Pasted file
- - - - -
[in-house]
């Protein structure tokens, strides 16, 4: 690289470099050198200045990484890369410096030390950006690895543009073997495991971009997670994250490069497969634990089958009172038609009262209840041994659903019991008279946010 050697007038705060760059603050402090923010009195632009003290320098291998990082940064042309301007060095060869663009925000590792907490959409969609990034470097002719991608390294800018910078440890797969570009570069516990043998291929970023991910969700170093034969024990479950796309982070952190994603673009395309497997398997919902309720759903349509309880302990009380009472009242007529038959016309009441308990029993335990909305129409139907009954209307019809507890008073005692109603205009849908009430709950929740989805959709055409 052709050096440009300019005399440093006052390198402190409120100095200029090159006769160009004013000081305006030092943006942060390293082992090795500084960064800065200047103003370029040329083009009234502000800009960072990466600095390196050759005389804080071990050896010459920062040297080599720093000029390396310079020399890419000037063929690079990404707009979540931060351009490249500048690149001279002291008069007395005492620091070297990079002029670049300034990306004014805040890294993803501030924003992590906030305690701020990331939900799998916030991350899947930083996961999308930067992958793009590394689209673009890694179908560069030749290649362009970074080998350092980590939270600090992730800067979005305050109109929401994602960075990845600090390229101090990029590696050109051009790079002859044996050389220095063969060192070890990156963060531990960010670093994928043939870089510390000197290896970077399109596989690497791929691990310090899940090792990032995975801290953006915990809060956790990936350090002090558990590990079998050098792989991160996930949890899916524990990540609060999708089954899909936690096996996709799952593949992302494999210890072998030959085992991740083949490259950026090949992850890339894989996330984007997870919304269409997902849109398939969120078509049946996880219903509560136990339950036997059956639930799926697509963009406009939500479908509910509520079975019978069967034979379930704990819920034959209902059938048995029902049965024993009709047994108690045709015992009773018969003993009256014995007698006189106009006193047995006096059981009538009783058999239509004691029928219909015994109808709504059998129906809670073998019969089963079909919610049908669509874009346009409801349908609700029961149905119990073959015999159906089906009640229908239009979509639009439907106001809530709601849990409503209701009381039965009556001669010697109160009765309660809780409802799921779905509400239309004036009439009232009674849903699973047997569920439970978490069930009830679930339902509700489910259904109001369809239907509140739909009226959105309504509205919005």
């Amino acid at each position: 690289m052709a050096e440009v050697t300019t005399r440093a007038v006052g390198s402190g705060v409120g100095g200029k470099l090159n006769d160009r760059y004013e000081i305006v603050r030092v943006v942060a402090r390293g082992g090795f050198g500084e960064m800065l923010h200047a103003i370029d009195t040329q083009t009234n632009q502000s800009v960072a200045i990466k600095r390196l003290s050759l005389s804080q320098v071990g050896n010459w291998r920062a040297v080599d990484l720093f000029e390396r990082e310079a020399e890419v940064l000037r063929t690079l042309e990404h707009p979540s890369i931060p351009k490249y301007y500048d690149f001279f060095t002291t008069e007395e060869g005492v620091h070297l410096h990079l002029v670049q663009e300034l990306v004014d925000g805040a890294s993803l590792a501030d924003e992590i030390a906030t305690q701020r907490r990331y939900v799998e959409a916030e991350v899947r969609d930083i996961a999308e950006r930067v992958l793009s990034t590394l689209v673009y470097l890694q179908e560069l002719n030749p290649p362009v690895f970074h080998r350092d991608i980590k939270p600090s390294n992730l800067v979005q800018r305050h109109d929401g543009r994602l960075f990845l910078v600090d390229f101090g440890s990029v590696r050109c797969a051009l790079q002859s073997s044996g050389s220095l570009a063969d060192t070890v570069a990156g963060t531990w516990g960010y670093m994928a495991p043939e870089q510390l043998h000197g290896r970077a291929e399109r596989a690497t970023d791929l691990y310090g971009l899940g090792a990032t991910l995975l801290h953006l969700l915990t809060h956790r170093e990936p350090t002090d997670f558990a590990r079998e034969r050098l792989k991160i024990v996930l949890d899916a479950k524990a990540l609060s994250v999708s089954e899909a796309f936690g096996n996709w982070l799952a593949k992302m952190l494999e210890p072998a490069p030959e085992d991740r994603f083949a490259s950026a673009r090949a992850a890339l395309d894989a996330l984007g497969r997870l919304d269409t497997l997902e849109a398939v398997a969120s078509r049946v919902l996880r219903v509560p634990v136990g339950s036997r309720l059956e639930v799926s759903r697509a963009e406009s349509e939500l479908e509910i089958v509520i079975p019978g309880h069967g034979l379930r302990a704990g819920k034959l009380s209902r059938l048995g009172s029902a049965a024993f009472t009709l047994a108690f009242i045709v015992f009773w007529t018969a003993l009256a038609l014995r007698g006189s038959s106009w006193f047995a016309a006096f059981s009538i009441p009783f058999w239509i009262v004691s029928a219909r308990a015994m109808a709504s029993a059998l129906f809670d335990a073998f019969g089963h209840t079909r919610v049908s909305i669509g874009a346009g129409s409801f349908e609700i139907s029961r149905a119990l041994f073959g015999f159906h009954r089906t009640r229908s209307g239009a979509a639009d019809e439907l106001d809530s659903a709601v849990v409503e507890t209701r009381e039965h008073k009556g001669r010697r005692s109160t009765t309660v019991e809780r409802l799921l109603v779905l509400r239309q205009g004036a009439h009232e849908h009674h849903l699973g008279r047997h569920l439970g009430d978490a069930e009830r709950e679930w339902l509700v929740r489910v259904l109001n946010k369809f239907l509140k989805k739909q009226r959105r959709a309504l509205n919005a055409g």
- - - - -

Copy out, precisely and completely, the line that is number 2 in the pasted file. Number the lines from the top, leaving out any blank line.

């Protein structure tokens, strides 16, 4: 690289470099050198200045990484890369410096030390950006690895543009073997495991971009997670994250490069497969634990089958009172038609009262209840041994659903019991008279946010 050697007038705060760059603050402090923010009195632009003290320098291998990082940064042309301007060095060869663009925000590792907490959409969609990034470097002719991608390294800018910078440890797969570009570069516990043998291929970023991910969700170093034969024990479950796309982070952190994603673009395309497997398997919902309720759903349509309880302990009380009472009242007529038959016309009441308990029993335990909305129409139907009954209307019809507890008073005692109603205009849908009430709950929740989805959709055409 052709050096440009300019005399440093006052390198402190409120100095200029090159006769160009004013000081305006030092943006942060390293082992090795500084960064800065200047103003370029040329083009009234502000800009960072990466600095390196050759005389804080071990050896010459920062040297080599720093000029390396310079020399890419000037063929690079990404707009979540931060351009490249500048690149001279002291008069007395005492620091070297990079002029670049300034990306004014805040890294993803501030924003992590906030305690701020990331939900799998916030991350899947930083996961999308930067992958793009590394689209673009890694179908560069030749290649362009970074080998350092980590939270600090992730800067979005305050109109929401994602960075990845600090390229101090990029590696050109051009790079002859044996050389220095063969060192070890990156963060531990960010670093994928043939870089510390000197290896970077399109596989690497791929691990310090899940090792990032995975801290953006915990809060956790990936350090002090558990590990079998050098792989991160996930949890899916524990990540609060999708089954899909936690096996996709799952593949992302494999210890072998030959085992991740083949490259950026090949992850890339894989996330984007997870919304269409997902849109398939969120078509049946996880219903509560136990339950036997059956639930799926697509963009406009939500479908509910509520079975019978069967034979379930704990819920034959209902059938048995029902049965024993009709047994108690045709015992009773018969003993009256014995007698006189106009006193047995006096059981009538009783058999239509004691029928219909015994109808709504059998129906809670073998019969089963079909919610049908669509874009346009409801349908609700029961149905119990073959015999159906089906009640229908239009979509639009439907106001809530709601849990409503209701009381039965009556001669010697109160009765309660809780409802799921779905509400239309004036009439009232009674849903699973047997569920439970978490069930009830679930339902509700489910259904109001369809239907509140739909009226959105309504509205919005």